Archive for March 1st, 2011
Having dispensed with the state of the industry, let’s actually look inside the books.
A fairly predictable split between first and third person. A handful of authors wrote in both but no one was brave or mad enough to go for second person. Charles Stross is one author who has previously risked the second person; in The Fuller Memorandum, he cunningly deploys what we might call the hypothetical third person but I’ve put it down as first person. Similarly, Generosity is actually narrated by its author, Richard Powers, but I’ve put it down as the third person it more usually resembles.
So the good news is that women are well represented and only two novels have multiple male narrators but no female counterpoint: Black Hand Gang by Pat Kelleher (which focusses on a bunch of First World War soldiers) and Guardians Of Paradise by Jainne Fenn (which focusses on the male sides of a love triangle). However, male viewpoint characters still clearly outweigh female viewpoint characters and multiple female viewpoints simply don’t exist.
More troubling is what these statistics might mask. As I was noting down the stats for this I soon realised I should have been recording the number of viewpoint characters. For example, how often is that “Multiple Mixed” four men and one woman? It is clear that most authors believe a story with mulitple protagonists must feature a woman but it is less clear from these stats whether this is simply a tokenistic response. I do have another proxy measure though:
Whilst it is pleasing to see a majority of novels passing the Bechdel Test that is a pretty narrow margin. If the diversity of the characters is greater than the diversity of theirauthors then it still isn’t much to shout about. For example, the narrator of a science fiction novel is more likely to be an alien or a robot than gay or bisexual:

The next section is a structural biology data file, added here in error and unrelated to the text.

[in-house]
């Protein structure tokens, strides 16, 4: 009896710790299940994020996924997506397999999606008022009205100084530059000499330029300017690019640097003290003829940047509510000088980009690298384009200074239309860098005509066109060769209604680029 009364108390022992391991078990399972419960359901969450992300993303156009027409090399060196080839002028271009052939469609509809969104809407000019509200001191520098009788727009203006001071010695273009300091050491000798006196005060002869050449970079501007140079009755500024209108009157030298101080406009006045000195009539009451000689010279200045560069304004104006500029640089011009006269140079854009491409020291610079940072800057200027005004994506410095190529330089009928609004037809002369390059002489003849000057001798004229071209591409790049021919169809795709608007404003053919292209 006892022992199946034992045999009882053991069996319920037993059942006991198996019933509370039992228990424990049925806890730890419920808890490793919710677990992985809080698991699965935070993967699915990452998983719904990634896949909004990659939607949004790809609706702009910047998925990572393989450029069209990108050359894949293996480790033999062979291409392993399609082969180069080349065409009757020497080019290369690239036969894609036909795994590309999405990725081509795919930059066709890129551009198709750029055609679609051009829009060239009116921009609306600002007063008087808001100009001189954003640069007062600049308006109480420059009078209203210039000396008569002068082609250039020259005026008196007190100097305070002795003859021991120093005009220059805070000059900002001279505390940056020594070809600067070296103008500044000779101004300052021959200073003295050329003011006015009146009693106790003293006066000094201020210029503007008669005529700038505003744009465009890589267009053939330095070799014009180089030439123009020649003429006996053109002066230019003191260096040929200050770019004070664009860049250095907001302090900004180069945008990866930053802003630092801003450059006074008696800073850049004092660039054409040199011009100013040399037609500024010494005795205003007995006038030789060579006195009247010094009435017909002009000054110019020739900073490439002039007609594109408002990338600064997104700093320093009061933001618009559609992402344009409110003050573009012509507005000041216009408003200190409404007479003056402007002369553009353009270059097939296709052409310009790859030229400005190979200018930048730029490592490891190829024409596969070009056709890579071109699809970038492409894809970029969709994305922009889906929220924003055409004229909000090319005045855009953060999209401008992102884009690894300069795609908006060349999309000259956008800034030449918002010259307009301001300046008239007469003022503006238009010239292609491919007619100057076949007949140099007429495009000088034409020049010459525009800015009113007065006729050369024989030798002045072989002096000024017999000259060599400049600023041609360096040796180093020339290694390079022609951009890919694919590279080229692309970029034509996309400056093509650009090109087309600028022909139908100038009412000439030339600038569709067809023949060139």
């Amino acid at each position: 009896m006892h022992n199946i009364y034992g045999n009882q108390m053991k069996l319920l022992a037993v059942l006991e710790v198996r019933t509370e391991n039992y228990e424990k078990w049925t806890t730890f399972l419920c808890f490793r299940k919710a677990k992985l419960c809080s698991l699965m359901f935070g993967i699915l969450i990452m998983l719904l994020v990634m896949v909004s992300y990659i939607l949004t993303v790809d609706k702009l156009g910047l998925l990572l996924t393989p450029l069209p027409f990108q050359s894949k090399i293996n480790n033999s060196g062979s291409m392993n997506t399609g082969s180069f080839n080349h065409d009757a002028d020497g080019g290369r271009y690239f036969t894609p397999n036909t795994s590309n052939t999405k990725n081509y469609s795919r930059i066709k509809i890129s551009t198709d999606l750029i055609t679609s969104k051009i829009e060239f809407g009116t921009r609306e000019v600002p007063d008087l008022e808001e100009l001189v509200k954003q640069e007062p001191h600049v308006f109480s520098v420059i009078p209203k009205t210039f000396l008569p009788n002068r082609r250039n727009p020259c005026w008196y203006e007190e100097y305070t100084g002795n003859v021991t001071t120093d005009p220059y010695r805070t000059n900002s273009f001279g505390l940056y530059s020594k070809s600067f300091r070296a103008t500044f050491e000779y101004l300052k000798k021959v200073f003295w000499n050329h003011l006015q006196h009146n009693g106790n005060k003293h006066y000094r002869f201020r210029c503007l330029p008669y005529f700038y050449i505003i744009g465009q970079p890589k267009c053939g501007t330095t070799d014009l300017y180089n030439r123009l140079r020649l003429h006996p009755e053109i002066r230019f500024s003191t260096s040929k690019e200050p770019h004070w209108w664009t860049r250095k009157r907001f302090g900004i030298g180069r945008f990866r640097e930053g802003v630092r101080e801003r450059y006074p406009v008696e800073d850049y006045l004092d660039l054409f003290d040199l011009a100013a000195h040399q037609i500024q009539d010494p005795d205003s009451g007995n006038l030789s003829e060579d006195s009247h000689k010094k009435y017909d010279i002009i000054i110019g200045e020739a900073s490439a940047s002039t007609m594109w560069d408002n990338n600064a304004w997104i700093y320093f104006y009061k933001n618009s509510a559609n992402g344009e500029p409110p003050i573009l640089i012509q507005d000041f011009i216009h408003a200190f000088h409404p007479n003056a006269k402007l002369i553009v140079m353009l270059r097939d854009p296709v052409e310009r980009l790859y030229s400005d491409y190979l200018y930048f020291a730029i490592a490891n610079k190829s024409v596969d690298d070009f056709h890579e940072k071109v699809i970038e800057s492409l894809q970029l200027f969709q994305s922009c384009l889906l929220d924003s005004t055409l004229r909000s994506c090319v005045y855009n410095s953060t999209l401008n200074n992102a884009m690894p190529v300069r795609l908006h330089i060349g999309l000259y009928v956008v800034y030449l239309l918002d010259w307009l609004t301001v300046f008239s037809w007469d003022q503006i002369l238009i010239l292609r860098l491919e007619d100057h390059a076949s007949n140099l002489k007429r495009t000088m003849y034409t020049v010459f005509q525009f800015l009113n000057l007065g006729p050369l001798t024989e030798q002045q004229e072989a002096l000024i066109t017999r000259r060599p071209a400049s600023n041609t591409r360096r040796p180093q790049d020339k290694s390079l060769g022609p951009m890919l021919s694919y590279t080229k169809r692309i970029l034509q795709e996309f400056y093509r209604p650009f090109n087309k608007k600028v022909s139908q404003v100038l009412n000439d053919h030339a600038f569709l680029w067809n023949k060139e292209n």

I would caution that all these stats should be taken with a pinch of salt because my primary purpose in reading these books was artistic rather than scientific. I may have missed things. However, I am confident that they are relatively robust.
Yesterday I wrote who was publishing and being published in the British science fiction industry. Later today I am going to be writing about what is being published. But first a bit of overlap between the who and the what.
There were thirteen debut SF novels published in 2010, including highly fancied debuts such as How To Live Safely In A Science Fiction Universe by Charles Yu, The Quantum Thief by Hannu Rajaniemi and The Windup Girl by Paolo Bacigalupi. At the other end of the spectrum, Stone Spring was Stephen Baxter’s 33rd novel. Baxter famously has been nominated seven times for the Clarke Award without a win. Baxter’s output is extraordinary, his nearest rivals are Iain M Banks and Chris Wooding on their 24th novels. Both have only been shortlisted once. It is also probably worth mentioning Ken MacLeod who in the past has had five nominations from just eleven novels (although, like Baxter, he is yet to win).
So it seems like there is quite a bit of new blood coming into the genre as well as some venerable warhorses plugging away. Perhaps science fiction isn’t quite dead yet. And what are these authors writing, in the broadest possible sense? Well, haven’t fully entered the age of the sequel yet:
Again, this would be an interesting one to watch over time. At the moment, the majority of science fiction is still published as individual standalone novels. But only just and there is a clear split between the publishers:
What about the other accusation levelled at modern science fiction, that they are all bricks? Again, it is a mixed picture that varies by publisher type. Overall, the mode is actually a modest 250-300 pages but page count creeps way up after that:
The real heavy weights and The Evolutionary Void by Peter F Hamilton (surprise!) with 726 pages and The Passage by Justin Cronin with 766 pages.